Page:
Product Review: Exo Protein Bars

Does Your Family Have Its Emergency Bags Packed?

Product Review | Exo Protein Bars | Cricket Flour | Kid-Tested | Emergency Bag | Bug Out Bag | 72-Hour Bag | www.HomesteadingMom.comIt has been almost 1 year since there was a house fire here on the first floor of our home. According to Ready.gov, it only takes 2 minutes for a house fire to become life threatening. There is no time to gather important documents or beloved belongings.  

Having our emergency bags packed and accessible made our evacuation both quick and safe. No one was tempted to grab this or grab that. We had clothes, personal items, and other emergency supplies ready to go. We just grabbed them and got out. 

Since then, I have been putting time and effort into improving our emergency bags.  I’ve upgraded a lot, but one area that has been tricky is what kind of food to put in the pack. 

 (Video review below!)

Finding The Right Protein Bar For Picky Preppers

See, I have this adorable daughter who excels at being a picky eater. I make loads of fun bars, puddings and other treats that she will eat. I hide the healthy stuff inside. But, for an emergency bag, it also has to be shelf stable and take up little space.

One of several items I wanted to add is a protein bar. This had to be:

  1. Low in carbohydrates so I don’t spike my blood glucose.
  2. Tasty enough for my daughter to want to eat it. 
  3. Soy-free, gluten-free, and free of synthetic/fake ingredients. 

Prepping with food restrictions can be so much fun- not! 

Exo Protein Bars

I ended up on the Thrive Market website. This was my first time there, lured in by an offer for free mayonnaise (which I used in this recipe here). I decided to check out their protein bar selection and found a potential candidate, Exo Protein Bars made with, of all things, cricket flour

That’s right. Crickets. As in Jiminy. As in, “chirp chirp”. As in, a bug. 

Product Review | Exo Protein Bars with Cricket Flour | Kid-Tested | www.HomesteadingMom.com

“Come on, don’t I look tasty?” Image Source: Pixabay, Public Domain Image

 

 

 

 

 

 

 

 

Pros and Cons

I’d never heard of cricket flour, so I looked up their company’s website. I read about their company and their process. There were some pros and cons. 

Pros:

Crickets are a sustainable source of protein, and can be raised with little space and little input. 

The bars are made with all real food ingredients. 

They don’t contain soy or gluten, and have only moderate amounts of net carbohydrates.

Cons:

I wasn’t sure I could eat bugs. 

I wasn’t sure if the kids would eat bugs. 

Cricket flour isn’t a common item, making these bars a bit pricey. 

I ended up ordering a box to test out. 

How were they?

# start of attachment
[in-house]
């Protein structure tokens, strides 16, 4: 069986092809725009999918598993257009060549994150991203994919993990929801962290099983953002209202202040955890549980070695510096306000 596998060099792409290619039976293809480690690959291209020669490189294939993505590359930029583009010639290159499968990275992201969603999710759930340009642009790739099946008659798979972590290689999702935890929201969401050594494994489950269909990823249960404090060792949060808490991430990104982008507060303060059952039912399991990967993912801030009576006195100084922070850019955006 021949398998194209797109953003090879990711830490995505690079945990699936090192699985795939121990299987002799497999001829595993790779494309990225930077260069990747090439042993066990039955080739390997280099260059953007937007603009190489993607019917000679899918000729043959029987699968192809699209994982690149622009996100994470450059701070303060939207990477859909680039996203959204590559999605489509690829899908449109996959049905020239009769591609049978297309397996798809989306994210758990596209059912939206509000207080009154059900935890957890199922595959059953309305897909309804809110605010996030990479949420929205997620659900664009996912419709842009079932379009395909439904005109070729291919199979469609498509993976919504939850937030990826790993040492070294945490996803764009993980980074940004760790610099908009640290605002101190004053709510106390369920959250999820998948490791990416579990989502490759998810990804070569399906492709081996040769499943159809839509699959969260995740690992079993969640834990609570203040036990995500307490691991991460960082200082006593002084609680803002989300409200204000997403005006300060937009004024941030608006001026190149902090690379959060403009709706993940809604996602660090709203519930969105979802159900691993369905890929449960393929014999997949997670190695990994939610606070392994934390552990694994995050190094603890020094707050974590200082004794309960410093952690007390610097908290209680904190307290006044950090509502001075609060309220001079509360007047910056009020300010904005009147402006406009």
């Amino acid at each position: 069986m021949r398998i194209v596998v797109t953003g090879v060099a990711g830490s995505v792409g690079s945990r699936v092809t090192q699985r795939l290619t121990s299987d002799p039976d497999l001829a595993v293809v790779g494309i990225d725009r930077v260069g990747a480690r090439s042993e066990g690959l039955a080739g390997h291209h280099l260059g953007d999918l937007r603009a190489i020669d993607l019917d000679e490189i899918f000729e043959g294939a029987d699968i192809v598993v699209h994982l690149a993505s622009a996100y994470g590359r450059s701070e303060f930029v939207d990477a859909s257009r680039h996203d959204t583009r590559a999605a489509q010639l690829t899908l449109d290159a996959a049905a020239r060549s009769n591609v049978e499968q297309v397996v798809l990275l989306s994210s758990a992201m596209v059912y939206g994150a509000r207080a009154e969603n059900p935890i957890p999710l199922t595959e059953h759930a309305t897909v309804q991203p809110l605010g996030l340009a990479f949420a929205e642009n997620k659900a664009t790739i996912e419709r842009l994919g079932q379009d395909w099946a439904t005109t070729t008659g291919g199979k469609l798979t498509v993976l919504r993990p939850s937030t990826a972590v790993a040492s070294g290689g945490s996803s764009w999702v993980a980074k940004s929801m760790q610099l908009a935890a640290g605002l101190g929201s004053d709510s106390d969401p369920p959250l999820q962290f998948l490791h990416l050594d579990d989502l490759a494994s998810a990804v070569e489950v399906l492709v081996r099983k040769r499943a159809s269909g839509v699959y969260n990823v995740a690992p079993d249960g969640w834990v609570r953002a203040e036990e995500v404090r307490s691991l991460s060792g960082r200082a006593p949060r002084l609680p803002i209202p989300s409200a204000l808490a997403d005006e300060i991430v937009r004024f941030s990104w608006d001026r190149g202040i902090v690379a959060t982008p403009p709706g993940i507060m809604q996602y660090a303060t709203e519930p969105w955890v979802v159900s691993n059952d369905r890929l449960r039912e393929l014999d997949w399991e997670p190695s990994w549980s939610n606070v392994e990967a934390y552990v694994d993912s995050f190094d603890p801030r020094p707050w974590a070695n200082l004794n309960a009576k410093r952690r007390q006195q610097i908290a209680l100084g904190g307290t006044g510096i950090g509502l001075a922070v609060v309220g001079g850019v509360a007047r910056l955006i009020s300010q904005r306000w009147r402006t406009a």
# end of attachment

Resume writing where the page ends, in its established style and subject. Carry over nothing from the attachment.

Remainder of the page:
Honestly, they were tasty. They are mostly almond and dates. There is some cricket flour and some additional flavorings. The Cocoa Nut variety which I bought had cacao nibs and a little bit of honey. The bar comes in at 16 net carbs, which is a little high for me if I were to grab one to snack on while I worked. But, if I were on the go, walking to a safer location, those few extra carbs aren’t going to matter. Still, they are less than half of the typical carbohydrate load in a Lara Bar, also made with a lot of dates. 

Going with the comparison of the Lara Bar, the Exo Protein Bars are also twice the cost. Still, they blow Lara Bars out of the water when it comes to protein. And protein is what I wanted them for in the first place. Exo’s 10 grams of protein per bar is pretty decent.

But, would the kids eat them?

Honestly, that’s all that really mattered to me. Will the kids, especially my daughter, eat these bars? In an emergency, my husband and I will make due. But, I want to make any crisis easier for my kids. I really don’t want to be begging them to eat some emergency food that they hate. And I definitely don’t want to add the irritation of hunger to an already stressful situation. If they were willing to eat the bars, then they would be worth the price.

I didn’t know what would happen, but I decided to make a video of the kids (and me) trying it out.  

 

So, it turns out, it was a win, at least as a supplemental food for the emergency bags and vehicle emergency kits. It is not something I will stock in my pantry. Unless cricket flour becomes all the rage and is so common that the cost comes down, it’s not frugal enough for me.

But, to add a high quality protein bar, that’s low in carbs, high in fiber, that the kids will actually eat, and still accommodates my food restrictions to our emergency bags, this was a win. 

 

 

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